Last week, I went on a photo-shoot around the pretty, white village of Frigiliana. Can you see the little grey and white pebbles making up patterns on the steps? And the plaque on the wall at the top of the steps? Well, I’ll be telling you more about them soon, but for now I have a favour to ask.
I’m delighted to tell you that my blog, East of Málaga, has been not only nominated, but shortlisted for a Brilliance in Blogging (BiB) Award 2014 in the PHOTO category – BUT I NEED YOUR VOTES TO GET THROUGH TO THE FINAL!
CAN YOU HELP ME?
If you click through to the Voting Form HERE and then scroll down to the PHOTO section – check the little bubble next to East of Malaga, and then scroll down to the bottom of the page and submit your vote.
Last year more than 200,000 nominations and votes were cast – making it one of the UK’s most popular blogger awards. So, you can imagine how excited and honoured I am to have been shortlisted into the last 16 blogs in the PHOTO category.
Tomorrow I’m heading to one of my favourite cities in Spain – Córdoba. Not only will I be re-visiting the amazing Mezquita, but the main reason for this visit is for the famous Patio Festival.
Nothing says it’s Spring each year more than the many private courtyards within the city with are opened to the general public, to view the beautiful displays of flowers. It’s a few years since I last visited the Patios, so it will be quite a treat.
I’ll no doubt be telling you all about that soon, too!
**If you don’t already follow my FACEBOOK page, then you are missing out on lots of information and photos that I never post here on the blog. Come on over and say HOLA!
Almanzor (as he is known in Spain) was the military and political leader of al-Andalus, a medieval Muslim state, occupying, at the pinnacle of its power, most of what are today Spain, Portugal, Andorra and part of southern France.
Born near Algeciras in southern Spain in the year 938 to an Arab family of Yemeni descent, Almanzor spent his early years at the family home in the village of Torrox (then known as Turrux), before moving to Córdoba to study law.
His political career began with humble origins, though eventually Almanzor went on to become the leader of the Caliphate of Córdoba, devoted to destroying the Christian kingdoms of Spain by carrying out 56 raids between 978 and the time of his death in 1002.
Almanzor is commemorated as a famous (some might say infamous) son of Torrox village, in the main square, Plaza de la Constitution.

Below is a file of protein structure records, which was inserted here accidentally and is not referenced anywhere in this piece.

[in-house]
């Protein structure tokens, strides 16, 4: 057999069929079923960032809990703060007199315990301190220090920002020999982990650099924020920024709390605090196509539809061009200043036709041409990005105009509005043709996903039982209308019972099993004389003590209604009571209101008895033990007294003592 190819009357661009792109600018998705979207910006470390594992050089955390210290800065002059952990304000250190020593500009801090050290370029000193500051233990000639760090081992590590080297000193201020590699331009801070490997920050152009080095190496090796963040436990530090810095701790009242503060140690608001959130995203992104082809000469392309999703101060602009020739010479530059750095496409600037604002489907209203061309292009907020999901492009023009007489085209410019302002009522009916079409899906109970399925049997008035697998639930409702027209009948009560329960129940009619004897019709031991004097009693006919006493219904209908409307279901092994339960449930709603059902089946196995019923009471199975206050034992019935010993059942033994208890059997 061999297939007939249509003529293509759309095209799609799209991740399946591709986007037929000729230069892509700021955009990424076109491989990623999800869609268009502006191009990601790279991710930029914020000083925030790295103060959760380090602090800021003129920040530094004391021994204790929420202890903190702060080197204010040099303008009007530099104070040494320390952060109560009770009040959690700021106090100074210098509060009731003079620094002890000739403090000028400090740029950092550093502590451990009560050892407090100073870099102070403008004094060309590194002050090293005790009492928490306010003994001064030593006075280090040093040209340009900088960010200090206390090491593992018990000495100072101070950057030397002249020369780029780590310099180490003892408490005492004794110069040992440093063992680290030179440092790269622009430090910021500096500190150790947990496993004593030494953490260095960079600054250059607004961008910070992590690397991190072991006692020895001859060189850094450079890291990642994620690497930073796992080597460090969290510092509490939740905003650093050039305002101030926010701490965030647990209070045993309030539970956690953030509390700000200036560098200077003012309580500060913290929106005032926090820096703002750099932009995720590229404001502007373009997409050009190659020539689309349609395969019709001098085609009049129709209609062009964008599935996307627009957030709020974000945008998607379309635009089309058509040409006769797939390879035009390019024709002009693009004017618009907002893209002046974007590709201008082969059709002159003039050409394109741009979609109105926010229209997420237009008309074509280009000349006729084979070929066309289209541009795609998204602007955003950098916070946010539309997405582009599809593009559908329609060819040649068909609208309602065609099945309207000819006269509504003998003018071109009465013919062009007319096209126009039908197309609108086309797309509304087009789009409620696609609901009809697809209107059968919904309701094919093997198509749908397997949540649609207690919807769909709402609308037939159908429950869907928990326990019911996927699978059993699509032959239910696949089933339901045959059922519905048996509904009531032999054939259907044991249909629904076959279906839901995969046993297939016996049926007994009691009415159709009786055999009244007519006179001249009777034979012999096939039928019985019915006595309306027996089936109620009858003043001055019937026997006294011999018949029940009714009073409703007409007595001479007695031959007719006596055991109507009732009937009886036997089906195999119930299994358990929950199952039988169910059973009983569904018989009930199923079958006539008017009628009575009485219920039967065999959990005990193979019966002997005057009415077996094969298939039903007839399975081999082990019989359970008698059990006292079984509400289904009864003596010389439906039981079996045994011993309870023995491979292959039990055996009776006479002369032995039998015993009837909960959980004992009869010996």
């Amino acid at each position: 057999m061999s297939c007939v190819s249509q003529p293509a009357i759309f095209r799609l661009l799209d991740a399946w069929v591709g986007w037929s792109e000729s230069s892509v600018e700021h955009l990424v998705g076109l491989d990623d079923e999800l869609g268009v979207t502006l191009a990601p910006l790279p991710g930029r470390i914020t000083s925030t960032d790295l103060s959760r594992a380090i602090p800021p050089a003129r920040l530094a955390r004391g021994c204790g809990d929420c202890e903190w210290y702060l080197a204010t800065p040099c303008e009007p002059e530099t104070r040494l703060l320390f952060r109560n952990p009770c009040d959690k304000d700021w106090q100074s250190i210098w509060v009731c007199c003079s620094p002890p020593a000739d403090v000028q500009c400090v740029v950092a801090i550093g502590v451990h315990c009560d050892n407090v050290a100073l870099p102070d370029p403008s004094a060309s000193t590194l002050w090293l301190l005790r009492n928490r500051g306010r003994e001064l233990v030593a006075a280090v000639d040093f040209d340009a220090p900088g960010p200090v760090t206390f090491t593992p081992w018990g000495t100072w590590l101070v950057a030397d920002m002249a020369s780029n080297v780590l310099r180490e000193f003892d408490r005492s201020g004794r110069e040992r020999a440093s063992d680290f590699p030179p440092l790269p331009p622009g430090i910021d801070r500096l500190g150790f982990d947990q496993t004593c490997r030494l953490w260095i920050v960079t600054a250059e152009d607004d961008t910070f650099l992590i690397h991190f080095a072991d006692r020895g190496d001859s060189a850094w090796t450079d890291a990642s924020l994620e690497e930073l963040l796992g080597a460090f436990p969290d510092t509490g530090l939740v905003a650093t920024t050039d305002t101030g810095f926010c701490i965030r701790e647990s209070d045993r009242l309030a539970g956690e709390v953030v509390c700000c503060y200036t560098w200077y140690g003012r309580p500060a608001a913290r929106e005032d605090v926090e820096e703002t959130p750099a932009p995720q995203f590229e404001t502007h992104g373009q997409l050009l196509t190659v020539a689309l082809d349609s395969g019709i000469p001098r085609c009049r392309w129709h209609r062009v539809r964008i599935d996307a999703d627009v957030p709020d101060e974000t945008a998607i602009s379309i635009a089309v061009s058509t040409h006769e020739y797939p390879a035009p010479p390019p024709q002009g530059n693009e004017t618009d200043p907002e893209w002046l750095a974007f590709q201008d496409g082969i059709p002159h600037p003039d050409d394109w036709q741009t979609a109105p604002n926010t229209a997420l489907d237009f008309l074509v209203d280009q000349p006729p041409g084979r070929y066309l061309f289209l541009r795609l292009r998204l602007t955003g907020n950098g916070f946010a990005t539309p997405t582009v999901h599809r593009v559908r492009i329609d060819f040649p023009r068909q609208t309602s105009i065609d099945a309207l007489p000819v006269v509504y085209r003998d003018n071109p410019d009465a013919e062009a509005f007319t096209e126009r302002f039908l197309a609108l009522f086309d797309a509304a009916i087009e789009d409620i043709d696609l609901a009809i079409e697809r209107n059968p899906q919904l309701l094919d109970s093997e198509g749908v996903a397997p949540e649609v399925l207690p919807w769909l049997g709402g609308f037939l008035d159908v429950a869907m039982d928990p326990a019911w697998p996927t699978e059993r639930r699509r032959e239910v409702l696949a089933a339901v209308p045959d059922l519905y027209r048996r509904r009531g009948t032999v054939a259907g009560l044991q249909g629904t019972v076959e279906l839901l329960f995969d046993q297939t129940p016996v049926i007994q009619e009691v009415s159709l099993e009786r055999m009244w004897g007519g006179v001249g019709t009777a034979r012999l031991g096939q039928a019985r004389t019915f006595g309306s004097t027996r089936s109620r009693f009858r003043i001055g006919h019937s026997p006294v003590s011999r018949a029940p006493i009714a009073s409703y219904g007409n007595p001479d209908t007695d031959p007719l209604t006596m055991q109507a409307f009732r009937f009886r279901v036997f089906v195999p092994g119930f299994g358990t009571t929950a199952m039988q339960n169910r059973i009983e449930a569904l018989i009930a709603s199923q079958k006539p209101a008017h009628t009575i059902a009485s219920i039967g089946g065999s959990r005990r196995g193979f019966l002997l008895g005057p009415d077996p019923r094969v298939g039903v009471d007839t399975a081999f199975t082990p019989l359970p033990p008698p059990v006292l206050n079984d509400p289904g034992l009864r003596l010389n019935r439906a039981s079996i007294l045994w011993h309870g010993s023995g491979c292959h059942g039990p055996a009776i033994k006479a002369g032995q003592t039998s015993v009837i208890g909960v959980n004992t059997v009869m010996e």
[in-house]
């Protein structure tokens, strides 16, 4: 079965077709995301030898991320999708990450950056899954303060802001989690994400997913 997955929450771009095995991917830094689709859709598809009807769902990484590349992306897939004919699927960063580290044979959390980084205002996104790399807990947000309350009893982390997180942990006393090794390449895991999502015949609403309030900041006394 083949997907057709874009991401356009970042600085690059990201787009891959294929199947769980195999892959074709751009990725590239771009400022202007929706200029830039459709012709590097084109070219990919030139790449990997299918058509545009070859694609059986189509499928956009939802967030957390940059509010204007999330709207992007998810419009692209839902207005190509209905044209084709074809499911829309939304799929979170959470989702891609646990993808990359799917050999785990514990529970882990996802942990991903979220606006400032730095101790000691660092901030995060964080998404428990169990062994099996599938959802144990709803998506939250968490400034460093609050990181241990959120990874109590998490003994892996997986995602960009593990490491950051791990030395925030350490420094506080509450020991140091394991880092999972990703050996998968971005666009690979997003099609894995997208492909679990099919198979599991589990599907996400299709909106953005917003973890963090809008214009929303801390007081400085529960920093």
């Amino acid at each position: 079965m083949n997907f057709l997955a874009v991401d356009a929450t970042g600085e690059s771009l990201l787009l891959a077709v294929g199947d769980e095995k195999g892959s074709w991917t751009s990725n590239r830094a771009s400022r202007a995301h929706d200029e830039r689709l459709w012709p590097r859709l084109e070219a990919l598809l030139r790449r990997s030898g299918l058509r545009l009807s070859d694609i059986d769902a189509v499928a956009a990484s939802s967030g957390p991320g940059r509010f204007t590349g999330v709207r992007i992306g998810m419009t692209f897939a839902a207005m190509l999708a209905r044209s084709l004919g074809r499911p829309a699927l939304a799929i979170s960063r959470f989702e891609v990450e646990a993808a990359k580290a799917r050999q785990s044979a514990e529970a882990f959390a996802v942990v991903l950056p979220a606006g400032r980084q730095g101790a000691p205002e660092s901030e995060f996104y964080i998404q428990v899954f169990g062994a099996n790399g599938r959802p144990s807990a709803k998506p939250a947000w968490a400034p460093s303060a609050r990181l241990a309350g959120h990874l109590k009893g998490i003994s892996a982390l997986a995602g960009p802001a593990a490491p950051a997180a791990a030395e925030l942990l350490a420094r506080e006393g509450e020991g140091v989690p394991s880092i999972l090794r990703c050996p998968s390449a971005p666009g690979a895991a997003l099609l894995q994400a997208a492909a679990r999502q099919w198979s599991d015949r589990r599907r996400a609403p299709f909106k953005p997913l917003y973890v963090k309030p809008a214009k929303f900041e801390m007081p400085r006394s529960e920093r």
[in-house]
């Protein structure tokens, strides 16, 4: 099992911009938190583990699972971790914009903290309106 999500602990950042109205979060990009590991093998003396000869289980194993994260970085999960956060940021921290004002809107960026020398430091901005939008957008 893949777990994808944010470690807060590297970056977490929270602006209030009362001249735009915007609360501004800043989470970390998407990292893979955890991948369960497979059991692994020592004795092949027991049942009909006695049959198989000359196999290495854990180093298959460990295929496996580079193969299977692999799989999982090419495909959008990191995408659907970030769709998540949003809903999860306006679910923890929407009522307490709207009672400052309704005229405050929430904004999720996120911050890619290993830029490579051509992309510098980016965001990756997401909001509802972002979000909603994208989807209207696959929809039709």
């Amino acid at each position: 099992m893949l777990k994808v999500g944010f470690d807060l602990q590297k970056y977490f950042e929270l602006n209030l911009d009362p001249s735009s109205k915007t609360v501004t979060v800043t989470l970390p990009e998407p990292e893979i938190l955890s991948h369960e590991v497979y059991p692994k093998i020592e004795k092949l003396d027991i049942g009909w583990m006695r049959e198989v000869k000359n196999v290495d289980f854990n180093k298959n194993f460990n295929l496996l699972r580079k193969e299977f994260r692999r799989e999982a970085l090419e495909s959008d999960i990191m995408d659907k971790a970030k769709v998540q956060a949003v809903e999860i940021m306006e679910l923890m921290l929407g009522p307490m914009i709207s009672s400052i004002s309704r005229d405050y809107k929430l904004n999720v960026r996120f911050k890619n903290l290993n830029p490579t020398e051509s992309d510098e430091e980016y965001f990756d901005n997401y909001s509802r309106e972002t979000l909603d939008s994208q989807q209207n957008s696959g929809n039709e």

Who are the famous (or infamous) sons and daughters from your local village?
From today until April 20th, one of the biggest festivals of the year in Spain is upon us - Semana Santa (Holy Week).
Andalucía is well known for the many huge processions taking place each day (and throughout the night), particularly in the cities of Seville and Málaga.
But in even the smallest of white villages throughout La Axarquía, evidence of devotion and penitence can be seen, as religious effigies are squeezed through the often steep, narrow streets.
The images are very powerful as the life-sized religious figures set onto ornate tronos (floats or thrones) sway in time to the slow thud of the drums marking their beat.
The colourfully-robed, hooded penitents of the various Brotherhoods make their way through the streets accompanied by the solemn wail of the trumpets of the local municipal band.
Semana Santa is a festival to be perceived through all the senses.
You can almost taste the overpowering aroma of incense and flowers filling the air as the processions pass by. No matter the time of day or night, villagers will congregate on street corners, steps, or hang over their balconies to see and sometimes applaud or cry out to their favourite tronos, often reaching out to touch the display as it mesmerisingly sways past them.
Make no mistake, you don’t need to be a religious person to be deeply moved or feel the passion of Semana Santa.
After all – THIS IS SPAIN!
EDITED TO ADD: After I posted the video yesterday of the Semana Santa processions in Malaga, I was reminded by Gilly, Cristina and Gemma‘s comments to tell you about the hoods that are worn (some conical and some not). It IS important to know the origin. Thanks ladies :)
A common feature of Semana Santa is the Nazareno or penitential robe for some of the participants in the processions.
This garment consists in a tunic, a hood with conical tip (known as a capirote) used to conceal the face of the wearer, and sometimes a cloak. The exact colours and forms of these robes depend on the particular procession.
The robes were widely used in medieval times for penitents, who could demonstrate their penance while still masking their identity.
Sadly, even though these robes and hoods have been used for hundreds of years in this way, they were “hi-jacked” by the Klu Klux Klan in the late 1860s – for which they are more “well-known” outside of Spain.
More’s the pity.